The nature of Father God is easily understood. The Father is fundamentally the God of the Old Testament (“Yahweh” to Jews and “Allah” to Muslims), truly a force to be reckoned with; to be respected and revered. He is in a sense comparable, in a transcendent manner of course, to our earthly parents. Father God loves us and wants a committed one-on-one loving relationship with each of us.

We also think of the Father as our creator, indeed the creator and sustainer of ‘everything that is’.

We can approach God as our loving Parent through this person of the Trinity.

4.2    God the Son (Jesus)

Approximately 2000 years ago, whilst still retaining his separate existence, God placed his own eternal ‘essence’ within a virgin human woman (Mary). That ‘event’ is not to be compared to human sexual processes in any way because God is purely spiritual. The child Jesus who developed, although divine, was also truly human. Jesus, Son of God, came with the passing of time to recognise that he was One with the God of the Old Testament. The previously mentioned theological description, by St John the Apostle, of Jesus as “The Word” further clarifies the divine connection between Jesus and God.

Jesus in his human form was destined to lay down his life to pay for all of humankind’s wrongdoings. Christians are called to ‘believe’ that Jesus died to ensure that they can all enjoy eternal life. It is said that by doing so we are “saved by faith”.

The person of Jesus, within the Trinity, offers us the characteristics of loving brother and comforter. Jesus intercedes for us. Through the person of Jesus, God fully experienced human temptation and pain. Therefore, Christians believe that they have a God who has actually experienced human life. Prayer with such a God is, as a result, potentially more intimate and ‘easy’.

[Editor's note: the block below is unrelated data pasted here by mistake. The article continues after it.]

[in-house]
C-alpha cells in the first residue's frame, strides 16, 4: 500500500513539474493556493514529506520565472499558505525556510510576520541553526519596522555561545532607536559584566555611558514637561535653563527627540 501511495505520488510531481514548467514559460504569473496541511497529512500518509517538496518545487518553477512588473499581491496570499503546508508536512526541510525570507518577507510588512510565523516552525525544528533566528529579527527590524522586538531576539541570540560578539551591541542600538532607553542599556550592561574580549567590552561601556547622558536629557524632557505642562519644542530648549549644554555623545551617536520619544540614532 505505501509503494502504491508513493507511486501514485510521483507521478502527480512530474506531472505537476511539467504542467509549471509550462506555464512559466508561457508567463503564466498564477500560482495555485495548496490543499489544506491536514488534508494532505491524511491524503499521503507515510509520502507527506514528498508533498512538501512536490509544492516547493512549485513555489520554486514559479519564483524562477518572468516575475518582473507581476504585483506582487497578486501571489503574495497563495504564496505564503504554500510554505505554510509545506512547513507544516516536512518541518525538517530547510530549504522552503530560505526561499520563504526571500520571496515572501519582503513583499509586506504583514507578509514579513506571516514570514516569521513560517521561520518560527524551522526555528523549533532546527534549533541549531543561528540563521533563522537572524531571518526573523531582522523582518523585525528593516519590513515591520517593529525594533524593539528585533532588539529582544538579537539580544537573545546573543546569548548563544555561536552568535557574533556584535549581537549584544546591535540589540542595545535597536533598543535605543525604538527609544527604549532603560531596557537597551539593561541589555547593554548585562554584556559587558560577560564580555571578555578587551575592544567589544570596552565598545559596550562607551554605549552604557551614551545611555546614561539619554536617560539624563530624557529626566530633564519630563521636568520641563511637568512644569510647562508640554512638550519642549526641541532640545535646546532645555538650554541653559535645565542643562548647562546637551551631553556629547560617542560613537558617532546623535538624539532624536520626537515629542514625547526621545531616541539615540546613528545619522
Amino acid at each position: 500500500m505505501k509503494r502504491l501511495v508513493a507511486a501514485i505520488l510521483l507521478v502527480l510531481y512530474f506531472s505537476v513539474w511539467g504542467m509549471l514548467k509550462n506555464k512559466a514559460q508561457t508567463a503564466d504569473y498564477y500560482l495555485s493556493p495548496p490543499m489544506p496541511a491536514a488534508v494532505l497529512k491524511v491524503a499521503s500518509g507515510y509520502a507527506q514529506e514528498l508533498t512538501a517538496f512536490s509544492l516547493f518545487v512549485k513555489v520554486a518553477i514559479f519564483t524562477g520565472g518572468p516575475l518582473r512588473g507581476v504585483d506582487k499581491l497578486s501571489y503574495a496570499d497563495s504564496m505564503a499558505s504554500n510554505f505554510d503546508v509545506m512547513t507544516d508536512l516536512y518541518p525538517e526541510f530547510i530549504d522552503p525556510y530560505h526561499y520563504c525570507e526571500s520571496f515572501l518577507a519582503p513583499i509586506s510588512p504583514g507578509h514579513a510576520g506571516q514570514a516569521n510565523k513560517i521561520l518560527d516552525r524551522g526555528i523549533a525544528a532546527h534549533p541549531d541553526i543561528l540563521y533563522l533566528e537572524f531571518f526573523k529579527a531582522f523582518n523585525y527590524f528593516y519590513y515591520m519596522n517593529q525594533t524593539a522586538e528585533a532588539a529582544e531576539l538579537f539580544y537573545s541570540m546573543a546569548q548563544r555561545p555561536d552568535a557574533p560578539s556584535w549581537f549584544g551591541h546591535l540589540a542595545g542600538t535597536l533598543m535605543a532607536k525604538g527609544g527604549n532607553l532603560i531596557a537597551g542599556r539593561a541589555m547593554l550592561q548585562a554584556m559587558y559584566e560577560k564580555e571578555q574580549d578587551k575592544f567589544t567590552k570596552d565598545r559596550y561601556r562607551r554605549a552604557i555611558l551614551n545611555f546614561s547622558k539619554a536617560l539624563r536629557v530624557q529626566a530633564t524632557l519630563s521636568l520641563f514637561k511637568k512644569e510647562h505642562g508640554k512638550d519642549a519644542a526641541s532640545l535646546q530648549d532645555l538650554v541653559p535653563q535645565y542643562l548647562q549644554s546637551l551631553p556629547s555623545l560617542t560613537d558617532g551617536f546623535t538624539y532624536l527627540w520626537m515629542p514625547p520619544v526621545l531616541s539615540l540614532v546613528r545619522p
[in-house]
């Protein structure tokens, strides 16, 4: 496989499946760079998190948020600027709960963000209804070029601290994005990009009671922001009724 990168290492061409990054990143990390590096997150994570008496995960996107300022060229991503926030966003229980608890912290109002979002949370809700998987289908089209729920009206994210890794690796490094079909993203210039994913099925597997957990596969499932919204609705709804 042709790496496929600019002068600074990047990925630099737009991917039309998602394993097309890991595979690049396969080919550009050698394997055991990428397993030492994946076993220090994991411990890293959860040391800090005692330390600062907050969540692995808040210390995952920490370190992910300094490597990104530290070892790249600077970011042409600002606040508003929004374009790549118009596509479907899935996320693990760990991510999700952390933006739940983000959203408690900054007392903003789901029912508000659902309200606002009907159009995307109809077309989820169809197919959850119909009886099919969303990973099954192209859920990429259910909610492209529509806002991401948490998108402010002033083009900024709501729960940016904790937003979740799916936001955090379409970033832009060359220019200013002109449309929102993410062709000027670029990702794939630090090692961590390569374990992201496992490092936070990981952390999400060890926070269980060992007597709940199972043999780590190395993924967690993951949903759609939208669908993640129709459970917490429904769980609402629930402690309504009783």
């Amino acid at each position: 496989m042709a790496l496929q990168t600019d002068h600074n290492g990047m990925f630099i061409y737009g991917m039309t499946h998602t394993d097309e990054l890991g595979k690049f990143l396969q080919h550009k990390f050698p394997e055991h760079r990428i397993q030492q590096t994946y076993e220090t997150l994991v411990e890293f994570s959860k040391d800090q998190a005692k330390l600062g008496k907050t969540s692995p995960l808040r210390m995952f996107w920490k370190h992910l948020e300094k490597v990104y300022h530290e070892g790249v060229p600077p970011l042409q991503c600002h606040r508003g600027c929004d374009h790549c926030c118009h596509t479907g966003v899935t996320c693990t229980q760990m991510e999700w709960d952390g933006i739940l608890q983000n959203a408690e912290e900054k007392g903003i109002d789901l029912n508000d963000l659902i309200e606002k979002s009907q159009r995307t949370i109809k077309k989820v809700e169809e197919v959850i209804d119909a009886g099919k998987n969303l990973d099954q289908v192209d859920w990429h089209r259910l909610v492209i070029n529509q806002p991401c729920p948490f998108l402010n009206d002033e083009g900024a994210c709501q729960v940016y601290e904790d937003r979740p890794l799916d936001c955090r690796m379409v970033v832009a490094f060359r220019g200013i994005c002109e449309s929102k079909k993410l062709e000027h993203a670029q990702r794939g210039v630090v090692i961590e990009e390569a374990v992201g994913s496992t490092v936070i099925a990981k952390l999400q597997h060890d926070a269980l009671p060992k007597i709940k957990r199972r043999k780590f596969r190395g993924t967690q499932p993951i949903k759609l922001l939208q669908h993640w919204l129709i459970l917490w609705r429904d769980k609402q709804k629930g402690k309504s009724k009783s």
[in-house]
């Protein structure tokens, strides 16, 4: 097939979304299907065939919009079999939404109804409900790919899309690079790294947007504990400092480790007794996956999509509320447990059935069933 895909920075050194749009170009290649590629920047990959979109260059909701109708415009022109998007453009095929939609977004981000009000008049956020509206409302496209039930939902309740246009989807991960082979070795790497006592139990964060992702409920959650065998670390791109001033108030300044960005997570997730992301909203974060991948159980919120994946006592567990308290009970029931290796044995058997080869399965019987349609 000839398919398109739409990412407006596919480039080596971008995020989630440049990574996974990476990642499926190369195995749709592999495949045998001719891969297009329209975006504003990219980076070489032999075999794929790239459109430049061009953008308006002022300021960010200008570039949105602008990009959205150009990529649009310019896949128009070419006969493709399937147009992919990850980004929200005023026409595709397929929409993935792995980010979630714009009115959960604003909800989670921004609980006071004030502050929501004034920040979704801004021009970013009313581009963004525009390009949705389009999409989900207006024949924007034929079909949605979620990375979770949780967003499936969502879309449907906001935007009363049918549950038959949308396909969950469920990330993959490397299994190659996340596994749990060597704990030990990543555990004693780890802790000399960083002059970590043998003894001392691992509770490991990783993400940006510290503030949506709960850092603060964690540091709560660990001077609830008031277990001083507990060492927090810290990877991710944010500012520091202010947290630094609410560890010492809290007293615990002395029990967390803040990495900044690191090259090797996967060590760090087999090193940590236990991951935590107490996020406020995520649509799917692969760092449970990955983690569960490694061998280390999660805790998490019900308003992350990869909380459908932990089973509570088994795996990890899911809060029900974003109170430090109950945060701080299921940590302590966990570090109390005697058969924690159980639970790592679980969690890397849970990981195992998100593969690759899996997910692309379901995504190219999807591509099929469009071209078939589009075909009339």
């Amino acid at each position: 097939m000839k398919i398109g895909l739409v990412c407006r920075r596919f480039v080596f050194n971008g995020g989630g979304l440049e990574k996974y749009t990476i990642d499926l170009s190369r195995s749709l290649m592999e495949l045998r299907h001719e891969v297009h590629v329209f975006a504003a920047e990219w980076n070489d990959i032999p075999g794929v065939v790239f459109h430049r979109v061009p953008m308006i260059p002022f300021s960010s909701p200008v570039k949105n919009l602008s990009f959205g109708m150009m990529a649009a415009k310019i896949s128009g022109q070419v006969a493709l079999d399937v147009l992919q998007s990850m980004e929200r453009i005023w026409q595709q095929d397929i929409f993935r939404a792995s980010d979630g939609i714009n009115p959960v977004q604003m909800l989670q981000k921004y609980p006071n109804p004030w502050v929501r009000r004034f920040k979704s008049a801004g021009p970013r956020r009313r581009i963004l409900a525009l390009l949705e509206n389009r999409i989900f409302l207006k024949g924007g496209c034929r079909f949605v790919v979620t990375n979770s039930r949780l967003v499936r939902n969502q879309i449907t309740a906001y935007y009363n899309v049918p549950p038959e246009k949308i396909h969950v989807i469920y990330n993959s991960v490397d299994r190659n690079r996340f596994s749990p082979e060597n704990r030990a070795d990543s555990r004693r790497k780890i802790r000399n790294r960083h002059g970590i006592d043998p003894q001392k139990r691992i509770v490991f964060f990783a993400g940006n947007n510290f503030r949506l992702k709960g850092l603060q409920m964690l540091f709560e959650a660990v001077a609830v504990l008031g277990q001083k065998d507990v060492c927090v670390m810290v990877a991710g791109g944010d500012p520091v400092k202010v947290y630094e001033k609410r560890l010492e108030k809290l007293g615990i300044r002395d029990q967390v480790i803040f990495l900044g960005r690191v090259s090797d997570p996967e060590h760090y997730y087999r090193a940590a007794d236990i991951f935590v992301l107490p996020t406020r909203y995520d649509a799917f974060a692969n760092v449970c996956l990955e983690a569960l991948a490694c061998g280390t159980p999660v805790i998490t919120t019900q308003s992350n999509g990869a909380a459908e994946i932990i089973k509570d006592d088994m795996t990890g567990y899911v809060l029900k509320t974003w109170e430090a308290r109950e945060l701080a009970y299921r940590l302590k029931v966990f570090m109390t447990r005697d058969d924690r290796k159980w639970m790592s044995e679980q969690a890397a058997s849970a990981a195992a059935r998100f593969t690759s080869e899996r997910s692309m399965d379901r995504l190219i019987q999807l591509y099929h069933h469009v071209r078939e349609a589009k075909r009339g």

4.3    God the Holy Spirit

The Holy Spirit can firstly be understood as ‘proceeding’ from both the Father and the Son. The Spirit can be viewed as God’s ‘active’ presence here on Earth, and within us Christians.

Some of his main functions are to help make us holy, to assist us with obeying God; to encourage us to draw closer to the Father and Jesus. The Spirit also guides Christians within their faith, to understand the Bible so as to know Jesus better.

I believe the actual ‘presence’ of the “Spirit” is the most obvious within the Born Again/ Charismatic movement of the Church. It is explained in the article “Choosing a church”. This general section of the greater Church is the fastest growing for good reason. Amazing stuff happens there, empowered by the Spirit, just as it did in the early Christian Church more than 2000 years ago. He does it not to glorify himself but to draw us to our Lord and Saviour, Jesus (who in turn takes us to the Father). Please see the explanations of events in the article, “Experiencing the Holy Spirit”.

God as the person of the Holy Spirit can make himself dramatically known to each of us, whether a member of ‘the movement’ or not. He can grieve with us, support us in other life challenges, and empower us to ‘overcome’ if we ‘choose’ to involve him. The Spirit’s absolute (in-dwelling) contact with each of us provides God with the ability to: reach us spiritually; assist and guide us towards our ‘right path’. And then we can achieve our full personal, spiritual and social potential. For a better understanding, please see the article, “Sound faith“.

Through the Spirit, God can also guide and support our role in spreading his message of love and fulfilment that is primarily available through Jesus.

Without doubt, the Spirit communicates powerfully with our souls within this life. God’s presence in our lives is actually the subject of an article by the same name.


again emphasise that most so-called Christian churches categorically believe that the three identities, Father, Son and Holy Spirit constitute one God. This outlook is essential to accepting the fullness of God’s love for us; the principle of grace.